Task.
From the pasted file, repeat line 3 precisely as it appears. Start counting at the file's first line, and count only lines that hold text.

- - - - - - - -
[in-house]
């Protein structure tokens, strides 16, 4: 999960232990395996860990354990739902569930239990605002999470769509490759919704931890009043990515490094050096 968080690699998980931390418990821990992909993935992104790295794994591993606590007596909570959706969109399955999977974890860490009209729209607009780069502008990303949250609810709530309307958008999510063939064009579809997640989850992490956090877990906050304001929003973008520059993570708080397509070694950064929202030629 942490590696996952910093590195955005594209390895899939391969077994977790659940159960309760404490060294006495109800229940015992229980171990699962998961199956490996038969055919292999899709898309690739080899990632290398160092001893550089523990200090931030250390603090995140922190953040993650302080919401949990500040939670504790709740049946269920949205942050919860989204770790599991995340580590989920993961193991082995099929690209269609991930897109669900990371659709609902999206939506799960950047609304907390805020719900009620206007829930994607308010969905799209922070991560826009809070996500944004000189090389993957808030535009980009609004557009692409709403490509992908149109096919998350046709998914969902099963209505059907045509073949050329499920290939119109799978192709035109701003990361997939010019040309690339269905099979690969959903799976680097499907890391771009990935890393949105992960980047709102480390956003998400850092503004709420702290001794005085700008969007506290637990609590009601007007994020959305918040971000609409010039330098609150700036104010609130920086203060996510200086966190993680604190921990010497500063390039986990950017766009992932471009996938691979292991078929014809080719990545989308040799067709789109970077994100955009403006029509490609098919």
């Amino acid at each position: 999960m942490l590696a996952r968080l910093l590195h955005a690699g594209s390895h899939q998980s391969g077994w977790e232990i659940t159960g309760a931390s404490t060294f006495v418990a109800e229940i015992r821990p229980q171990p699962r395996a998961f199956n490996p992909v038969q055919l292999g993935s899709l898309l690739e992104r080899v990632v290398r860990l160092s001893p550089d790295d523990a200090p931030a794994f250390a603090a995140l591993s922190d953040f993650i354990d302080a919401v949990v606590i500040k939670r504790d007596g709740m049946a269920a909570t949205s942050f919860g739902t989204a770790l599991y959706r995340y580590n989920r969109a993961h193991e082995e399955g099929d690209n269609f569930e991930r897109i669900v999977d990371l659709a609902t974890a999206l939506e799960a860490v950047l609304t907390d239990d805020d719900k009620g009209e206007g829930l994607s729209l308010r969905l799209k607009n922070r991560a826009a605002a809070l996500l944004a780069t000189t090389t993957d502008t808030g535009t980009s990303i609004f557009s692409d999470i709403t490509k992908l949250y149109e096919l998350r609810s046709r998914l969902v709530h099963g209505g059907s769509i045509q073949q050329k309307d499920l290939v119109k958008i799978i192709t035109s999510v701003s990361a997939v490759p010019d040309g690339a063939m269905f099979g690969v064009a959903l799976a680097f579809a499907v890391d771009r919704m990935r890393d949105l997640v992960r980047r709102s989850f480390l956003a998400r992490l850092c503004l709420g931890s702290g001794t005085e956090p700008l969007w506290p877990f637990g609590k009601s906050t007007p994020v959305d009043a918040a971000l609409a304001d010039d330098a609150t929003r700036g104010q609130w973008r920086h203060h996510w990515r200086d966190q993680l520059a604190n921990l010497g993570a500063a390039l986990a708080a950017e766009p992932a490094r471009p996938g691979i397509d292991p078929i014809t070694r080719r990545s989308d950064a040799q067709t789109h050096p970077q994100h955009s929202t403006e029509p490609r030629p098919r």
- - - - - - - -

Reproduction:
């Amino acid at each position: 999960m942490l590696a996952r968080l910093l590195h955005a690699g594209s390895h899939q998980s391969g077994w977790e232990i659940t159960g309760a931390s404490t060294f006495v418990a109800e229940i015992r821990p229980q171990p699962r395996a998961f199956n490996p992909v038969q055919l292999g993935s899709l898309l690739e992104r080899v990632v290398r860990l160092s001893p550089d790295d523990a200090p931030a794994f250390a603090a995140l591993s922190d953040f993650i354990d302080a919401v949990v606590i500040k939670r504790d007596g709740m049946a269920a909570t949205s942050f919860g739902t989204a770790l599991y959706r995340y580590n989920r969109a993961h193991e082995e399955g099929d690209n269609f569930e991930r897109i669900v999977d990371l659709a609902t974890a999206l939506e799960a860490v950047l609304t907390d239990d805020d719900k009620g009209e206007g829930l994607s729209l308010r969905l799209k607009n922070r991560a826009a605002a809070l996500l944004a780069t000189t090389t993957d502008t808030g535009t980009s990303i609004f557009s692409d999470i709403t490509k992908l949250y149109e096919l998350r609810s046709r998914l969902v709530h099963g209505g059907s769509i045509q073949q050329k309307d499920l290939v119109k958008i799978i192709t035109s999510v701003s990361a997939v490759p010019d040309g690339a063939m269905f099979g690969v064009a959903l799976a680097f579809a499907v890391d771009r919704m990935r890393d949105l997640v992960r980047r709102s989850f480390l956003a998400r992490l850092c503004l709420g931890s702290g001794t005085e956090p700008l969007w506290p877990f637990g609590k009601s906050t007007p994020v959305d009043a918040a971000l609409a304001d010039d330098a609150t929003r700036g104010q609130w973008r920086h203060h996510w990515r200086d966190q993680l520059a604190n921990l010497g993570a500063a390039l986990a708080a950017e766009p992932a490094r471009p996938g691979i397509d292991p078929i014809t070694r080719r990545s989308d950064a040799q067709t789109h050096p970077q994100h955009s929202t403006e029509p490609r030629p098919r």